Resistance to 5G is rapidly increasing, especially in Europe where many are unwilling to roll over for a 5G rollout. Fifth generation wireless threatens to massively increase electromagnetic radiation, affecting people and the planet.
On March 31, Brussels (Belgium) became the first major city to stop a 5G pilot project because of health concerns. Refusing to increase allowable radiation limits, Celine Fremault, Environment Minister for the Brussels-Capital Region, told the press:
“I cannot welcome such technology if the radiation standards, which must protect the citizen[s], are not respected, 5G or not. The people of Brussels are not guinea pigs whose health I can sell at a profit.”
A scientific NGO called the Planetary Association for Clean Energy (PACE) – which has “special consultative status” at the United Nations Economic and Social Council – submitted a statement to the UN in February, revealing that allowable international “radiation limits will have to be increased by 30 to 40%” in order to make 5G deployment technologically feasible.
This move by Brussels was one of a number of steps taken in Europe to stop 5G during a recent three-week period.
Other actions include:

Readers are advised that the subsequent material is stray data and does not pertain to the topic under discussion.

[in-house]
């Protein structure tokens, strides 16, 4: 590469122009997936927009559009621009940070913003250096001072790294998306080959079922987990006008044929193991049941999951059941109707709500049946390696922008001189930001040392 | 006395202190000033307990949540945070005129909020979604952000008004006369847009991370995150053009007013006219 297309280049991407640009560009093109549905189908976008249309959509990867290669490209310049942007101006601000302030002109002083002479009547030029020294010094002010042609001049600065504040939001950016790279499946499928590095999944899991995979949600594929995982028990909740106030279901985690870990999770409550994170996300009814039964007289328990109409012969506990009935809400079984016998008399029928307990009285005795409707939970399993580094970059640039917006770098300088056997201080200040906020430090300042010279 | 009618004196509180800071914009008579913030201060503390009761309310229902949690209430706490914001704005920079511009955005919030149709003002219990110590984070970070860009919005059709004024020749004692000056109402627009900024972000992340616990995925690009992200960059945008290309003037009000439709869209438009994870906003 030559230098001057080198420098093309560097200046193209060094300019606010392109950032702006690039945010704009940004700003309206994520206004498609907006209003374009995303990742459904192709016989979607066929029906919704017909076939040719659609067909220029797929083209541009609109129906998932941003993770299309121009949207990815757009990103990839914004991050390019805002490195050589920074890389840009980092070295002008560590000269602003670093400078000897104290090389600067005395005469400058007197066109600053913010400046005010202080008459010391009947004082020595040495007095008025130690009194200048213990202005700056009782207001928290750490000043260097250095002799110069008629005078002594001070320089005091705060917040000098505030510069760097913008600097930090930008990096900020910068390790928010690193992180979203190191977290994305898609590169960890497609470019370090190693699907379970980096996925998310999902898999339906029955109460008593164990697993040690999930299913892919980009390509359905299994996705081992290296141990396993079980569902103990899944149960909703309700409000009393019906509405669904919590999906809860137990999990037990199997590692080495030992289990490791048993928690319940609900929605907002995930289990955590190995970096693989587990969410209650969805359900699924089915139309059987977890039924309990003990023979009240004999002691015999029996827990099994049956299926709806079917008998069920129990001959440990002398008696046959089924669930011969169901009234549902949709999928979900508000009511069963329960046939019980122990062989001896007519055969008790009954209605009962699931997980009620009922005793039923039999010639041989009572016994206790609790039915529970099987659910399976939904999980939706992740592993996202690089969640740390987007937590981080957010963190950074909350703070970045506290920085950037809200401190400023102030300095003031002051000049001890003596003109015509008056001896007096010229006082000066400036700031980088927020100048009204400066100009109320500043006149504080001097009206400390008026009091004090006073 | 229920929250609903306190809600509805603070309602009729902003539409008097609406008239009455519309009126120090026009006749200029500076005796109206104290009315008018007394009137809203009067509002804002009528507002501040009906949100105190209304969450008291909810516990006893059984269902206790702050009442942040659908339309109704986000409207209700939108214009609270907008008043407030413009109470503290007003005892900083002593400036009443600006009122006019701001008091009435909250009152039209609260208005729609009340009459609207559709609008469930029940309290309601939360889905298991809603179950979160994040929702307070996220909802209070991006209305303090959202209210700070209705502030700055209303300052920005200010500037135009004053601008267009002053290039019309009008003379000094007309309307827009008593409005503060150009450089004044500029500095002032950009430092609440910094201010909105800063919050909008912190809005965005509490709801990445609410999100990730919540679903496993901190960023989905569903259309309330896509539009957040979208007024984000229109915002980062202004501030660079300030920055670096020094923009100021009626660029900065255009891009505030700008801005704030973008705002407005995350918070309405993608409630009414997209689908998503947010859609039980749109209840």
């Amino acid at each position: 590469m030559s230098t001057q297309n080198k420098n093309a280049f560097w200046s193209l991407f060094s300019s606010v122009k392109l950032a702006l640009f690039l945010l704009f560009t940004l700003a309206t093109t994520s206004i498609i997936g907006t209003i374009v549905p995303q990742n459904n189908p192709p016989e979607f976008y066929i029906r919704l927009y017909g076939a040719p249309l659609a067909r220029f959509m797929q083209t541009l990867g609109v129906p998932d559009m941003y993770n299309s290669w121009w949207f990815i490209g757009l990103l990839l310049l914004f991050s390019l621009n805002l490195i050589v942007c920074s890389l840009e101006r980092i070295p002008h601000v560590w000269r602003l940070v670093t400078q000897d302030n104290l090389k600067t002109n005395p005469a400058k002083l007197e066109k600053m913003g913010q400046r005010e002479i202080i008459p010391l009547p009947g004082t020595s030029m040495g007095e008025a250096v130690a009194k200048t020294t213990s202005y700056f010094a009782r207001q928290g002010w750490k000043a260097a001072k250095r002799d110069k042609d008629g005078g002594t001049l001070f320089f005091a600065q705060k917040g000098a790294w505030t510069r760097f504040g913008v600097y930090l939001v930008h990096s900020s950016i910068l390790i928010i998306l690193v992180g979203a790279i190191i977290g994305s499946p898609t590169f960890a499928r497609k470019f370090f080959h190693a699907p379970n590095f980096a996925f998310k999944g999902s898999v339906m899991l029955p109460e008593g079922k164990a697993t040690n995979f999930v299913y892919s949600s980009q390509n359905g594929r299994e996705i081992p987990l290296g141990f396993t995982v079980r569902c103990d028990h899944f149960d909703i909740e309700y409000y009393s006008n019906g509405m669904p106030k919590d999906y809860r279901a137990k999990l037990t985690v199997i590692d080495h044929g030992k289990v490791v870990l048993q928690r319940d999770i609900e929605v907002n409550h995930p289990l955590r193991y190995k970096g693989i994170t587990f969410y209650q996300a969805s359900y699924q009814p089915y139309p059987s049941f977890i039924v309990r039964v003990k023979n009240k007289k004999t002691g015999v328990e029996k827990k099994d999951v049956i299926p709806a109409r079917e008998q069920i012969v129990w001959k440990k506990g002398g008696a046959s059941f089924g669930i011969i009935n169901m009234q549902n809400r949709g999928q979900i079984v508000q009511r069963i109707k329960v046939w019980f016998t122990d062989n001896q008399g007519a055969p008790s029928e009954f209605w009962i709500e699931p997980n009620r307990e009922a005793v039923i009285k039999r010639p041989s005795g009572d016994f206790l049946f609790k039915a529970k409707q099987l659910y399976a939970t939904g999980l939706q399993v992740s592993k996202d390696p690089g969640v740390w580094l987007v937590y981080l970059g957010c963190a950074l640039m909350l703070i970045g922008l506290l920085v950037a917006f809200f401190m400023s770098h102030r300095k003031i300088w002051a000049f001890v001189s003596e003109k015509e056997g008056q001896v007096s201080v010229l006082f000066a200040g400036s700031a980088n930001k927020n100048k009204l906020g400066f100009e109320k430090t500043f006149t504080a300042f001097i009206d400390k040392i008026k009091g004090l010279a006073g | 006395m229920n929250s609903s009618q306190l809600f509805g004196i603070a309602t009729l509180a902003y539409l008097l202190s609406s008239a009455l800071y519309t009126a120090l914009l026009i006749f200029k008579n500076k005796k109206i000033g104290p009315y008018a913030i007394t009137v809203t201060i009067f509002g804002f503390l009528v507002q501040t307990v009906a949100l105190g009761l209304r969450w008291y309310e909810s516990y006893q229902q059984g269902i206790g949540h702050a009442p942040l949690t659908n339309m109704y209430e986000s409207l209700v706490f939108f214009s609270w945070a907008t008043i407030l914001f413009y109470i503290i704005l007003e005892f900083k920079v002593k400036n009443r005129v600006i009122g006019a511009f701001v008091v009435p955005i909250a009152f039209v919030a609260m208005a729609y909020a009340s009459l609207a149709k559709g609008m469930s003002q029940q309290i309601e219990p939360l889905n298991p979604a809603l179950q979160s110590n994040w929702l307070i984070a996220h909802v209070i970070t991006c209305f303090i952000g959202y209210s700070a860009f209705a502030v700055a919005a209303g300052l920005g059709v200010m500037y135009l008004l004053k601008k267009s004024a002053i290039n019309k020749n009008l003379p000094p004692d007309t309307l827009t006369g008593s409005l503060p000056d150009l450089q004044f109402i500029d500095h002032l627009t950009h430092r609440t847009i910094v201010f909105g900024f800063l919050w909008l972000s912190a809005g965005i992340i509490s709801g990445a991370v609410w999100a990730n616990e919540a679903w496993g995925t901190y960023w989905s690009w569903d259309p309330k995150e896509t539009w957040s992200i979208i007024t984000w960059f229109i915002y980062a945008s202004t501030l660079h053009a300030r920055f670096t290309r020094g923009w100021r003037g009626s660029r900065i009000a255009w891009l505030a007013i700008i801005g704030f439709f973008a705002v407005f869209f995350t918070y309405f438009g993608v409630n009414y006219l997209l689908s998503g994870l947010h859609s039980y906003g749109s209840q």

- Florence, Italy applies the precautionary principle, refusing permissions for 5G
- A district in Rome votes against 5G trials
- The Russian Ministry of Defence refuses to transfer spectrum frequencies for 5G use
- The Belgian Environment Minister announces that Brussels is halting its 5G rollout plans.
- Germans sign a petition en masse to force the Bundestag to debate 5G.
- Dutch Members of Parliament insist that radiation research must be carried out before approval of 5G
- Four Swiss cantons adopt resolutions calling for a pause on 5G, pending an environmental report
These events may have been influenced by major petitions that have received attention in Europe since 2015.
But in an extraordinary move, telecom giant Swisscom defied local Swiss ordinances and on April 17 began activating 5G antennas in 102 locations. PACE’s Main UN Representative in Geneva, Olivier Vuillemin, told me by email that Swisscom’s action has caused “a huge backlash against 5G” across the country.
In February 2019, US Senator Richard Blumenthal grilled wireless industry representatives during a Senate hearing. Industry spokesmen admitted that the industry “has done no health and safety studies on 5G.” Senator Blumenthal memorably concluded: “We’re kind of flying blind here, as far as health and safety is concerned.”
In January the FCC removed the public notice requirement – 5G would be installed “without public notice, hearings or appeals”
PACE considers this “an experiment on humanity that constitutes cruel, inhuman and degrading treatment” in violation of more than 15 international treaties and agreements.
In the US, the Federal Communications Commission (FCC) has taken extraordinary steps to ram through 5G over the past year. First, its unelected officials amended FCC rules in March 2018 so that deployment decisions regarding 5G infrastructure would no longer require public participation and environmental review.